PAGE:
In 1942, Brossa spoke to Joan Miró about an “engraver friend” after the painter told him that he wanted to initiate the lithographs in the Serie Barcelona [Barcelona Series]. Tormo and Miró began to work together and struck up a friendship. The two worked together again on several occasions, such as in 1949 at Miró’s first exhibition in Barcelona after the Spanish Civil War, at the Galeries Laietanes, and in 1958 in À toute épreuve [Proof Against All], the book in which Miró illustrated the poems of the surrealist Paul Éluard with engravings.
Apparently, it was this personal skill possessed by Tormo that would make him friends with all these artists. On an outing to Montseny made by Puig, Brossa and Tormo, in 1945, the Algol magazine came into being, whose concept, typography, design and financing were borne by the printer. This magazine led to a change in the ethical and aesthetic stance adopted in regular publications, despite the fact that only one issue was published after it turned out to be an economic flop.
Shortly after, Tormo fulfilled one of his other challenges: opening his own studio (Calders 15), frequented by his friends Ponç, Cuixart, Tàpies and Tharrats, who learned from him and experimented with the technical possibilities that Tormo was well-versed in and also taught, between 1962 and 1983, as a professor of graphic arts at the Escola de Bibliotecàries [School of Librarians].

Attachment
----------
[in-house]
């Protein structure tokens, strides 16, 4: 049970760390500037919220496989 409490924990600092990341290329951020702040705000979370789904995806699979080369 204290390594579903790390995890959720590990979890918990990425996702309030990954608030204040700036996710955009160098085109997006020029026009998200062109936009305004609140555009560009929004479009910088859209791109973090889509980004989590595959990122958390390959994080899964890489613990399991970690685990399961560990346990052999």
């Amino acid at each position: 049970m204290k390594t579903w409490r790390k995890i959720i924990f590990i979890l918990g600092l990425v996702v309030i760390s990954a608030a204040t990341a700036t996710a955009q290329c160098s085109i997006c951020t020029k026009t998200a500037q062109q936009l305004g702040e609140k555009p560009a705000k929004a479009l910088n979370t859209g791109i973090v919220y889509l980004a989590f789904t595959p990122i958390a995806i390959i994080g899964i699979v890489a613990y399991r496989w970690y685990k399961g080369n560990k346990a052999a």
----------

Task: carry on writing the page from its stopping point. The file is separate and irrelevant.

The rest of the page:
The profusely illustrated book presents the photographs taken by Tormo of the group’s members, such as those taken by Cuixart in 1949 for the Dau al Set exhibition at the Galeries Laietanes. For that show, Tormo also produced a special issue of the group’s homonymous magazine, which acted as a catalogue. A magazine that came about two years following Algol’s failure. Such a fate led to some of its issues being printed on the flatbed press in the Filograf studio belonging to Giralt Miracle, a great friend of Tharrats.
Álbum RGM [RGM Album]
Víctor Oliva and Pilar Vélez
Museu del Disseny de Barcelona, 2022
Enric Tormo. La invisibilitat del Dau [The Invisibility of the Dau]
Aitor Quiney Urbieta
Fundació Joan Brossa and Barcelona City Council (co-edition), 2022
José Ángel Montañés is a specialist in cultural heritage and works for the newspaper El País.
From the issue
N123 - Jul 22 Index